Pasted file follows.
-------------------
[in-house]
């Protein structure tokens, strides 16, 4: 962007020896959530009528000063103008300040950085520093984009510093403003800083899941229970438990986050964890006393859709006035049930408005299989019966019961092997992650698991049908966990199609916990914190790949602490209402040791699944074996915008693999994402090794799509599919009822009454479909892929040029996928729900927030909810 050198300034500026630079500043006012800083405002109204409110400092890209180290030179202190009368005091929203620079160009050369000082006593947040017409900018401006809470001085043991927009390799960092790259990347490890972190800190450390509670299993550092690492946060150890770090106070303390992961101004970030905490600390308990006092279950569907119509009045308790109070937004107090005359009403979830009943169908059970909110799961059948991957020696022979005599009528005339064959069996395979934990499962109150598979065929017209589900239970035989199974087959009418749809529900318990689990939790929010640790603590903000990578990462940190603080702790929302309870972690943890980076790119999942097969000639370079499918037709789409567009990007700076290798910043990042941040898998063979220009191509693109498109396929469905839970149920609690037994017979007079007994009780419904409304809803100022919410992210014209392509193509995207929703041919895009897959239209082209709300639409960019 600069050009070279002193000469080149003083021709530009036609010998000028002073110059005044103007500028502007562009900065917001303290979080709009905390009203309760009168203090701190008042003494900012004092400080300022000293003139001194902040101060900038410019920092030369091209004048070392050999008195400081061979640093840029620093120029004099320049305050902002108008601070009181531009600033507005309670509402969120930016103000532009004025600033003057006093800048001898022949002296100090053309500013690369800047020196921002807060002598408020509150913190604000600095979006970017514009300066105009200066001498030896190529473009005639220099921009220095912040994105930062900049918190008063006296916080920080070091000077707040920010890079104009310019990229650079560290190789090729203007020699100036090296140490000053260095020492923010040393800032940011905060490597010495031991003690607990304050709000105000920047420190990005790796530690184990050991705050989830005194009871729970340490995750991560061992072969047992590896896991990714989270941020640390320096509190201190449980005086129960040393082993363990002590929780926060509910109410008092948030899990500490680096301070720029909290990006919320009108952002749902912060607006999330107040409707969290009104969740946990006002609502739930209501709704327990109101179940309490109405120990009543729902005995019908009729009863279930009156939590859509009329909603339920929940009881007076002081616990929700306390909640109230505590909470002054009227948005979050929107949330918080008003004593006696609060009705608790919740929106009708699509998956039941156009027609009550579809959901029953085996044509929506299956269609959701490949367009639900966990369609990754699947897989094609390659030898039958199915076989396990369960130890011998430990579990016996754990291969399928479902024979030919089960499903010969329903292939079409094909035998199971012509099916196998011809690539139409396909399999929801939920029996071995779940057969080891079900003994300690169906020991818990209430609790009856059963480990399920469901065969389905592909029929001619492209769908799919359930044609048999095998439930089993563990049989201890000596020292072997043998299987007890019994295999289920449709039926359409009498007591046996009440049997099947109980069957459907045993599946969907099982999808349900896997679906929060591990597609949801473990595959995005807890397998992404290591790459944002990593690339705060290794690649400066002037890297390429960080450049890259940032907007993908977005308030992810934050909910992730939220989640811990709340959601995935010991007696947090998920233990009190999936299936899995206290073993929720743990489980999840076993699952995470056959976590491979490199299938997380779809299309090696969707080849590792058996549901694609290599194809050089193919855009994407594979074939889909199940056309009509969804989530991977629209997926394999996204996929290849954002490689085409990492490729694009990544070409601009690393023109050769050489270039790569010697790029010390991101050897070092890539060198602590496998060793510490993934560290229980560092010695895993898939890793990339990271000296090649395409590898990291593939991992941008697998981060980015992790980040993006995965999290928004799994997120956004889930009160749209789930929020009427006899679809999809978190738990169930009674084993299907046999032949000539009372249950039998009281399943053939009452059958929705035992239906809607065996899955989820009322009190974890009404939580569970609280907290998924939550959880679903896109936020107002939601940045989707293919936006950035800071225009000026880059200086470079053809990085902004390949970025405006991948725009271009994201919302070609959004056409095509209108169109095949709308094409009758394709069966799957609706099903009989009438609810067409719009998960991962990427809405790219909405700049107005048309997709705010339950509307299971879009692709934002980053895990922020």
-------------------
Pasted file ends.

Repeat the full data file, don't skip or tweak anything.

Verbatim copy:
[in-house]
């Protein structure tokens, strides 16, 4: 962007020896959530009528000063103008300040950085520093984009510093403003800083899941229970438990986050964890006393859709006035049930408005299989019966019961092997992650698991049908966990199609916990914190790949602490209402040791699944074996915008693999994402090794799509599919009822009454479909892929040029996928729900927030909810 050198300034500026630079500043006012800083405002109204409110400092890209180290030179202190009368005091929203620079160009050369000082006593947040017409900018401006809470001085043991927009390799960092790259990347490890972190800190450390509670299993550092690492946060150890770090106070303390992961101004970030905490600390308990006092279950569907119509009045308790109070937004107090005359009403979830009943169908059970909110799961059948991957020696022979005599009528005339064959069996395979934990499962109150598979065929017209589900239970035989199974087959009418749809529900318990689990939790929010640790603590903000990578990462940190603080702790929302309870972690943890980076790119999942097969000639370079499918037709789409567009990007700076290798910043990042941040898998063979220009191509693109498109396929469905839970149920609690037994017979007079007994009780419904409304809803100022919410992210014209392509193509995207929703041919895009897959239209082209709300639409960019 600069050009070279002193000469080149003083021709530009036609010998000028002073110059005044103007500028502007562009900065917001303290979080709009905390009203309760009168203090701190008042003494900012004092400080300022000293003139001194902040101060900038410019920092030369091209004048070392050999008195400081061979640093840029620093120029004099320049305050902002108008601070009181531009600033507005309670509402969120930016103000532009004025600033003057006093800048001898022949002296100090053309500013690369800047020196921002807060002598408020509150913190604000600095979006970017514009300066105009200066001498030896190529473009005639220099921009220095912040994105930062900049918190008063006296916080920080070091000077707040920010890079104009310019990229650079560290190789090729203007020699100036090296140490000053260095020492923010040393800032940011905060490597010495031991003690607990304050709000105000920047420190990005790796530690184990050991705050989830005194009871729970340490995750991560061992072969047992590896896991990714989270941020640390320096509190201190449980005086129960040393082993363990002590929780926060509910109410008092948030899990500490680096301070720029909290990006919320009108952002749902912060607006999330107040409707969290009104969740946990006002609502739930209501709704327990109101179940309490109405120990009543729902005995019908009729009863279930009156939590859509009329909603339920929940009881007076002081616990929700306390909640109230505590909470002054009227948005979050929107949330918080008003004593006696609060009705608790919740929106009708699509998956039941156009027609009550579809959901029953085996044509929506299956269609959701490949367009639900966990369609990754699947897989094609390659030898039958199915076989396990369960130890011998430990579990016996754990291969399928479902024979030919089960499903010969329903292939079409094909035998199971012509099916196998011809690539139409396909399999929801939920029996071995779940057969080891079900003994300690169906020991818990209430609790009856059963480990399920469901065969389905592909029929001619492209769908799919359930044609048999095998439930089993563990049989201890000596020292072997043998299987007890019994295999289920449709039926359409009498007591046996009440049997099947109980069957459907045993599946969907099982999808349900896997679906929060591990597609949801473990595959995005807890397998992404290591790459944002990593690339705060290794690649400066002037890297390429960080450049890259940032907007993908977005308030992810934050909910992730939220989640811990709340959601995935010991007696947090998920233990009190999936299936899995206290073993929720743990489980999840076993699952995470056959976590491979490199299938997380779809299309090696969707080849590792058996549901694609290599194809050089193919855009994407594979074939889909199940056309009509969804989530991977629209997926394999996204996929290849954002490689085409990492490729694009990544070409601009690393023109050769050489270039790569010697790029010390991101050897070092890539060198602590496998060793510490993934560290229980560092010695895993898939890793990339990271000296090649395409590898990291593939991992941008697998981060980015992790980040993006995965999290928004799994997120956004889930009160749209789930929020009427006899679809999809978190738990169930009674084993299907046999032949000539009372249950039998009281399943053939009452059958929705035992239906809607065996899955989820009322009190974890009404939580569970609280907290998924939550959880679903896109936020107002939601940045989707293919936006950035800071225009000026880059200086470079053809990085902004390949970025405006991948725009271009994201919302070609959004056409095509209108169109095949709308094409009758394709069966799957609706099903009989009438609810067409719009998960991962990427809405790219909405700049107005048309997709705010339950509307299971879009692709934002980053895990922020």